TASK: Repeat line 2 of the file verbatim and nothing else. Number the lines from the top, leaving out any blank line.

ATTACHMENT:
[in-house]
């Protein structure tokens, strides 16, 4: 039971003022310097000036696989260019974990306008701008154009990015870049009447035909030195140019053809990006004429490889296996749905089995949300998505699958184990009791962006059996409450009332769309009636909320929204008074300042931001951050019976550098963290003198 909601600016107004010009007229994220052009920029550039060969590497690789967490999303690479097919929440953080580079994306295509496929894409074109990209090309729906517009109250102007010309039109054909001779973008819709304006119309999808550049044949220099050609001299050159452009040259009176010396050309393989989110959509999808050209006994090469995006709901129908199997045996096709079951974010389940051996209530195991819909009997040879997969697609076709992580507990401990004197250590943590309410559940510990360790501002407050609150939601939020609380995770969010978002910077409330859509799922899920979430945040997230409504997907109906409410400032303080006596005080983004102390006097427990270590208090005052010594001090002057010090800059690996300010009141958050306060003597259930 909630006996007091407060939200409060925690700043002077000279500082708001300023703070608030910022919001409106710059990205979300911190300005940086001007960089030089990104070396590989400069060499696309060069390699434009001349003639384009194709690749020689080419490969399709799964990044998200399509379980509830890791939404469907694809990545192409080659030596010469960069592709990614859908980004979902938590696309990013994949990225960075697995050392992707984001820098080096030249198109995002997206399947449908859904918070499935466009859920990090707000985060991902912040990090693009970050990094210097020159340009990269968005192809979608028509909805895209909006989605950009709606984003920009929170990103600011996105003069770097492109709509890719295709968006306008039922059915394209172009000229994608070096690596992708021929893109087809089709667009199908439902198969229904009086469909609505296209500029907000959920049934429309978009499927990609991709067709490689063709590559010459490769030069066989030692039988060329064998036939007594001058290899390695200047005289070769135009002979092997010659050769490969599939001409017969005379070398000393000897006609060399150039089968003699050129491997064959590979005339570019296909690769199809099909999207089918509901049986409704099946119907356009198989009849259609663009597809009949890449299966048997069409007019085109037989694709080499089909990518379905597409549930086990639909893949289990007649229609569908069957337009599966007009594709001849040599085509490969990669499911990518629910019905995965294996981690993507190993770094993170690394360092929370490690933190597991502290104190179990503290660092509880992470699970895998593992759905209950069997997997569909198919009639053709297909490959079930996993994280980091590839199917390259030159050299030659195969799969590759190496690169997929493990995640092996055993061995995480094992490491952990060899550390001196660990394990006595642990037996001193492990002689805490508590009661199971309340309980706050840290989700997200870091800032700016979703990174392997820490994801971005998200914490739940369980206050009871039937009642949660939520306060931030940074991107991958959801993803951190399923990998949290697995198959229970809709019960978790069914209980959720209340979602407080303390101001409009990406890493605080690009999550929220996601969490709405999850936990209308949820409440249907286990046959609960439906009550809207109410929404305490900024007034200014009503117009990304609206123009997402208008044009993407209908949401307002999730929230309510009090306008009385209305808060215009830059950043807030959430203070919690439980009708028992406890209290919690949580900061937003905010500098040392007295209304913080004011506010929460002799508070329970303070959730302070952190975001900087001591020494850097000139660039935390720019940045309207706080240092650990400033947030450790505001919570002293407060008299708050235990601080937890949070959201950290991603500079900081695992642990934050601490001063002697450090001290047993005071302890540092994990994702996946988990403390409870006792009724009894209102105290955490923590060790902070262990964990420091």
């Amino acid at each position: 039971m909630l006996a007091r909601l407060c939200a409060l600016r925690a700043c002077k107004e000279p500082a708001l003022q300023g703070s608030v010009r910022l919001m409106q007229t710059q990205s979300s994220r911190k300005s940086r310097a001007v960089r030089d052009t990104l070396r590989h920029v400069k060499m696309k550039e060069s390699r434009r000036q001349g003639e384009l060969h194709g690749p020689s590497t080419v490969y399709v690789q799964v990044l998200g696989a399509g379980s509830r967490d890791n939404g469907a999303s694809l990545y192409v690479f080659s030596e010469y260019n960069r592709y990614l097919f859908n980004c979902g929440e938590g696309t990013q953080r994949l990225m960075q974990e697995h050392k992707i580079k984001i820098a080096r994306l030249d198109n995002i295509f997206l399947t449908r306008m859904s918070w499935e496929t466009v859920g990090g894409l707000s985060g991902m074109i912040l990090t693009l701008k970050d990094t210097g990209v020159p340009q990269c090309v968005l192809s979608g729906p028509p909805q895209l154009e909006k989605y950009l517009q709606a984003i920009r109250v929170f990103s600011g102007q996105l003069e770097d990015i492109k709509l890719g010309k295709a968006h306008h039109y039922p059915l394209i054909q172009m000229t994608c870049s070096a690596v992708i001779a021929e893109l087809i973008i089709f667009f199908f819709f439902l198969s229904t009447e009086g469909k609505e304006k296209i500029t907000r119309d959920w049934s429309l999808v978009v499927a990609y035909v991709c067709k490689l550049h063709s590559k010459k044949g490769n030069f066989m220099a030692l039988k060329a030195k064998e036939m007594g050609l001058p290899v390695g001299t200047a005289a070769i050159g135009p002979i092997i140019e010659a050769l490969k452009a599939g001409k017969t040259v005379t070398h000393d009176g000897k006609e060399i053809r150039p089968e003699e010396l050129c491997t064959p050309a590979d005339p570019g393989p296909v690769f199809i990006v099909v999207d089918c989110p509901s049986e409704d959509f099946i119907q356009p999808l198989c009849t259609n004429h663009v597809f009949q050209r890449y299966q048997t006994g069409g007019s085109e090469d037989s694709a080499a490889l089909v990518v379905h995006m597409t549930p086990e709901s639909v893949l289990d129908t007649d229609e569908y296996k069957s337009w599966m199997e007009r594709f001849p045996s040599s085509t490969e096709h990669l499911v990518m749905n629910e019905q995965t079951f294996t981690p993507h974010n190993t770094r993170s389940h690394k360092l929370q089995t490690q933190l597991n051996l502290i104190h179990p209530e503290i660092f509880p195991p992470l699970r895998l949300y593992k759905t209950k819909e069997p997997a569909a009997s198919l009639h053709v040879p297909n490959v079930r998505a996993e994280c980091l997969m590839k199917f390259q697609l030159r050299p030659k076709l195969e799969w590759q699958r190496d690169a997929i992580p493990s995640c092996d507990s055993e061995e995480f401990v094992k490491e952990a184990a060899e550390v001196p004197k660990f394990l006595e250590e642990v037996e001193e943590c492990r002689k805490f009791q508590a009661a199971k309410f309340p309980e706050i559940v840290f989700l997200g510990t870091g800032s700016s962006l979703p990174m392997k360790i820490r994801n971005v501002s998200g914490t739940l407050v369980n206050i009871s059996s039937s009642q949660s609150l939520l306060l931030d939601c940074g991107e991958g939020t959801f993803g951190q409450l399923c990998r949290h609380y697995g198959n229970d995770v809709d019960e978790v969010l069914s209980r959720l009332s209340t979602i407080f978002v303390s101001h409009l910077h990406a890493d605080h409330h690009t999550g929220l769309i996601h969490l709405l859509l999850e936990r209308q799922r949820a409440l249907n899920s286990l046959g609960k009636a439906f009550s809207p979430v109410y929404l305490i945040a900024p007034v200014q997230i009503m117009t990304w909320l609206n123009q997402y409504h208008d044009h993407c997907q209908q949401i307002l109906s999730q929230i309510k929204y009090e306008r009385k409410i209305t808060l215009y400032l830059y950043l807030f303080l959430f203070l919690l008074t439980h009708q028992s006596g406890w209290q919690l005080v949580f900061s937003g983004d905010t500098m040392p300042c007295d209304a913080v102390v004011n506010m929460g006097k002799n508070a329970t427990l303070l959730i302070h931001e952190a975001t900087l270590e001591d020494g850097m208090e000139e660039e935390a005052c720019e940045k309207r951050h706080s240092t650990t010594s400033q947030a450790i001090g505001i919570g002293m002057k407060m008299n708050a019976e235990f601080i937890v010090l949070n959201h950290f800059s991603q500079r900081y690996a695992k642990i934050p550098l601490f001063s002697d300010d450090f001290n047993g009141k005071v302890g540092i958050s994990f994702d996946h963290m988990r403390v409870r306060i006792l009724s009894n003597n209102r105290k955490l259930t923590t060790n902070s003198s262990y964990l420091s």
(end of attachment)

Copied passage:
């Protein structure tokens, strides 16, 4: 039971003022310097000036696989260019974990306008701008154009990015870049009447035909030195140019053809990006004429490889296996749905089995949300998505699958184990009791962006059996409450009332769309009636909320929204008074300042931001951050019976550098963290003198 909601600016107004010009007229994220052009920029550039060969590497690789967490999303690479097919929440953080580079994306295509496929894409074109990209090309729906517009109250102007010309039109054909001779973008819709304006119309999808550049044949220099050609001299050159452009040259009176010396050309393989989110959509999808050209006994090469995006709901129908199997045996096709079951974010389940051996209530195991819909009997040879997969697609076709992580507990401990004197250590943590309410559940510990360790501002407050609150939601939020609380995770969010978002910077409330859509799922899920979430945040997230409504997907109906409410400032303080006596005080983004102390006097427990270590208090005052010594001090002057010090800059690996300010009141958050306060003597259930 909630006996007091407060939200409060925690700043002077000279500082708001300023703070608030910022919001409106710059990205979300911190300005940086001007960089030089990104070396590989400069060499696309060069390699434009001349003639384009194709690749020689080419490969399709799964990044998200399509379980509830890791939404469907694809990545192409080659030596010469960069592709990614859908980004979902938590696309990013994949990225960075697995050392992707984001820098080096030249198109995002997206399947449908859904918070499935466009859920990090707000985060991902912040990090693009970050990094210097020159340009990269968005192809979608028509909805895209909006989605950009709606984003920009929170990103600011996105003069770097492109709509890719295709968006306008039922059915394209172009000229994608070096690596992708021929893109087809089709667009199908439902198969229904009086469909609505296209500029907000959920049934429309978009499927990609991709067709490689063709590559010459490769030069066989030692039988060329064998036939007594001058290899390695200047005289070769135009002979092997010659050769490969599939001409017969005379070398000393000897006609060399150039089968003699050129491997064959590979005339570019296909690769199809099909999207089918509901049986409704099946119907356009198989009849259609663009597809009949890449299966048997069409007019085109037989694709080499089909990518379905597409549930086990639909893949289990007649229609569908069957337009599966007009594709001849040599085509490969990669499911990518629910019905995965294996981690993507190993770094993170690394360092929370490690933190597991502290104190179990503290660092509880992470699970895998593992759905209950069997997997569909198919009639053709297909490959079930996993994280980091590839199917390259030159050299030659195969799969590759190496690169997929493990995640092996055993061995995480094992490491952990060899550390001196660990394990006595642990037996001193492990002689805490508590009661199971309340309980706050840290989700997200870091800032700016979703990174392997820490994801971005998200914490739940369980206050009871039937009642949660939520306060931030940074991107991958959801993803951190399923990998949290697995198959229970809709019960978790069914209980959720209340979602407080303390101001409009990406890493605080690009999550929220996601969490709405999850936990209308949820409440249907286990046959609960439906009550809207109410929404305490900024007034200014009503117009990304609206123009997402208008044009993407209908949401307002999730929230309510009090306008009385209305808060215009830059950043807030959430203070919690439980009708028992406890209290919690949580900061937003905010500098040392007295209304913080004011506010929460002799508070329970303070959730302070952190975001900087001591020494850097000139660039935390720019940045309207706080240092650990400033947030450790505001919570002293407060008299708050235990601080937890949070959201950290991603500079900081695992642990934050601490001063002697450090001290047993005071302890540092994990994702996946988990403390409870006792009724009894209102105290955490923590060790902070262990964990420091």